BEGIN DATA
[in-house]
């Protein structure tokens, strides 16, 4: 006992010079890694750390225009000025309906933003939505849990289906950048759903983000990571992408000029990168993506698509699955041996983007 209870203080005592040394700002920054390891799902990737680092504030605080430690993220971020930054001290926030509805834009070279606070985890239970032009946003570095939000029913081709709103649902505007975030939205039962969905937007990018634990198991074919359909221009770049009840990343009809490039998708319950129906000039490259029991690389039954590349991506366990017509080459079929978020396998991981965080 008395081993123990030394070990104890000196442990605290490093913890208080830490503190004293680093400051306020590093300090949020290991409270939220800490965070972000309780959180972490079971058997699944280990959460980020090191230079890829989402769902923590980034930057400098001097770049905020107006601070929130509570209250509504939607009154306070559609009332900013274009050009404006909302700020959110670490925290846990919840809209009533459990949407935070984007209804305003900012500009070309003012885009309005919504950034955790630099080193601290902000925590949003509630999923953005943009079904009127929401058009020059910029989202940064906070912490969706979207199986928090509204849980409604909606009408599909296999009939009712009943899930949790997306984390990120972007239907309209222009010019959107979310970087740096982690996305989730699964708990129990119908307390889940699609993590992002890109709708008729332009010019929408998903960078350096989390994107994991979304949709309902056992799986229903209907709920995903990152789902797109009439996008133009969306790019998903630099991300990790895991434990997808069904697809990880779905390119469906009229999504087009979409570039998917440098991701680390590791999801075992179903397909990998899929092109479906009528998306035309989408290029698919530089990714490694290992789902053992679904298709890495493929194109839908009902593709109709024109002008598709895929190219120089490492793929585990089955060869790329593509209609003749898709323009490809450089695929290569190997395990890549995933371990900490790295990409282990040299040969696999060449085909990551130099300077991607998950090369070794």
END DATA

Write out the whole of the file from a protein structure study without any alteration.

[in-house]
């Protein structure tokens, strides 16, 4: 006992010079890694750390225009000025309906933003939505849990289906950048759903983000990571992408000029990168993506698509699955041996983007 209870203080005592040394700002920054390891799902990737680092504030605080430690993220971020930054001290926030509805834009070279606070985890239970032009946003570095939000029913081709709103649902505007975030939205039962969905937007990018634990198991074919359909221009770049009840990343009809490039998708319950129906000039490259029991690389039954590349991506366990017509080459079929978020396998991981965080 008395081993123990030394070990104890000196442990605290490093913890208080830490503190004293680093400051306020590093300090949020290991409270939220800490965070972000309780959180972490079971058997699944280990959460980020090191230079890829989402769902923590980034930057400098001097770049905020107006601070929130509570209250509504939607009154306070559609009332900013274009050009404006909302700020959110670490925290846990919840809209009533459990949407935070984007209804305003900012500009070309003012885009309005919504950034955790630099080193601290902000925590949003509630999923953005943009079904009127929401058009020059910029989202940064906070912490969706979207199986928090509204849980409604909606009408599909296999009939009712009943899930949790997306984390990120972007239907309209222009010019959107979310970087740096982690996305989730699964708990129990119908307390889940699609993590992002890109709708008729332009010019929408998903960078350096989390994107994991979304949709309902056992799986229903209907709920995903990152789902797109009439996008133009969306790019998903630099991300990790895991434990997808069904697809990880779905390119469906009229999504087009979409570039998917440098991701680390590791999801075992179903397909990998899929092109479906009528998306035309989408290029698919530089990714490694290992789902053992679904298709890495493929194109839908009902593709109709024109002008598709895929190219120089490492793929585990089955060869790329593509209609003749898709323009490809450089695929290569190997395990890549995933371990900490790295990409282990040299040969696999060449085909990551130099300077991607998950090369070794």